When the Rainforest Alliance teamed up with Olam Food Ingredients (ofi) in 2018 under a USAID initiative called Alliance for Sustainable Landscapes and Markets, the goals of the five-year project were clear: to improve the conservation practices and economic health of eight Indigenous coffee-farming communities in Chiapas, Mexico.
With our partner ofi, we painstakingly laid out and executed activities that would help us reach these goals. As a result, the communities planted 1.1 million fungus-resistant coffee plants and 600,000 native shade trees, restoring 110 previously degraded hectares and improving the management practices of 1,243 hectares. Coffee yields almost doubled for some communities—and more than doubled for others.
As impressive as these achievements are, the Rainforest Alliance understands that for a community and landscape to thrive, sometimes more is needed than conservation and livelihood support. That’s why, as the Rainforest Alliance’s Eileen Müller Guerra says, “We don’t just go in and do only what’s in the proposal. If we see a need, and it’s something we don’t have the expertise to address, we reach out to members of our alliance.” Müller, who along with her colleague Nayeli Almanza Lazcano oversaw implementation of the initiative, shares some activities that the Rainforest Alliance coordinated after getting to know the communities and learning of their additional needs.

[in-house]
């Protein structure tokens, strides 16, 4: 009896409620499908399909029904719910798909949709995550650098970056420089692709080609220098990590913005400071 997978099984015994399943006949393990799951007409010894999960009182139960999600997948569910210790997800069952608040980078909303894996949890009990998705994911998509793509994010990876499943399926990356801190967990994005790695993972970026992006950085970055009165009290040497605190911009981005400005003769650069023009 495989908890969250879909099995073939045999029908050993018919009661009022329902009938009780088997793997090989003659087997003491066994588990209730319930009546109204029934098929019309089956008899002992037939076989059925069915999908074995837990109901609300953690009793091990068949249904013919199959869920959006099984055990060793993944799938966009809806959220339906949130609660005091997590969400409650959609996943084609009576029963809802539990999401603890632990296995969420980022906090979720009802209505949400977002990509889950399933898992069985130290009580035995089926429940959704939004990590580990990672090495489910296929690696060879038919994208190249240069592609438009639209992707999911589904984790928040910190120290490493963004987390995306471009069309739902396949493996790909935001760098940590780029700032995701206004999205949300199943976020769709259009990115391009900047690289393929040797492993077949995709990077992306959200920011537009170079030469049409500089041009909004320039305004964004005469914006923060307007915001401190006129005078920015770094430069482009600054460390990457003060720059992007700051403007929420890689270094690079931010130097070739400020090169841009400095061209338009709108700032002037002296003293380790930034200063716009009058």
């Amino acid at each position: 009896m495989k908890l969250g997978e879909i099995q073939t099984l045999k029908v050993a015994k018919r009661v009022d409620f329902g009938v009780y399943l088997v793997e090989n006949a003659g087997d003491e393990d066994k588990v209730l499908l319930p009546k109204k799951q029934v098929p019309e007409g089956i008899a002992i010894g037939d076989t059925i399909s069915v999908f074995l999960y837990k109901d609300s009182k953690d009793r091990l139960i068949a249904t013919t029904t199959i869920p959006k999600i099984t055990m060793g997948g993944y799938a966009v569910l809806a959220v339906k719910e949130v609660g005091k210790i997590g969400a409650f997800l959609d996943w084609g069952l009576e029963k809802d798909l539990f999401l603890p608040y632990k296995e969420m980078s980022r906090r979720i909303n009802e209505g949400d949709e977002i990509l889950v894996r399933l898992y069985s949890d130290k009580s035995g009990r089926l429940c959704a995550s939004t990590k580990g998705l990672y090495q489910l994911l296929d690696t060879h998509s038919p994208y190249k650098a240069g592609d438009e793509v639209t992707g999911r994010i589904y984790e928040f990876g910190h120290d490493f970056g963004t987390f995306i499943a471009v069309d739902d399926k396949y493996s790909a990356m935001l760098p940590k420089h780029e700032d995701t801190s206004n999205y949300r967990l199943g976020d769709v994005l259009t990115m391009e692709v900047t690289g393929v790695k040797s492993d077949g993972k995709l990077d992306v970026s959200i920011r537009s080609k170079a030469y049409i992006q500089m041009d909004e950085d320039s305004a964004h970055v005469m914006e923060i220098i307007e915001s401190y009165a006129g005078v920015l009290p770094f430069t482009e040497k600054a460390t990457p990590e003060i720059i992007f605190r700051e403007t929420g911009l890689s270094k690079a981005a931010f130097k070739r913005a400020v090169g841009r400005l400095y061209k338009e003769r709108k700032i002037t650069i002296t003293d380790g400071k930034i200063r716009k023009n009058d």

Fire prevention and fire fighting
Early in the initiative, the Rainforest Alliance team visited one of the communities and learned that a fire had recently ripped through a large section of newly planted trees, along with some coffee plots. While this community does not use fire to clear land (a traditional farming practice prohibited in the Rainforest Alliance standard), nearby non-certified farmers do, and those fires sometimes rage out of control. “Farmers will go out and do everything they can to protect their land because it’s all they have—it’s the source of their livelihoods,” Müller said. “Lives have been lost that way.”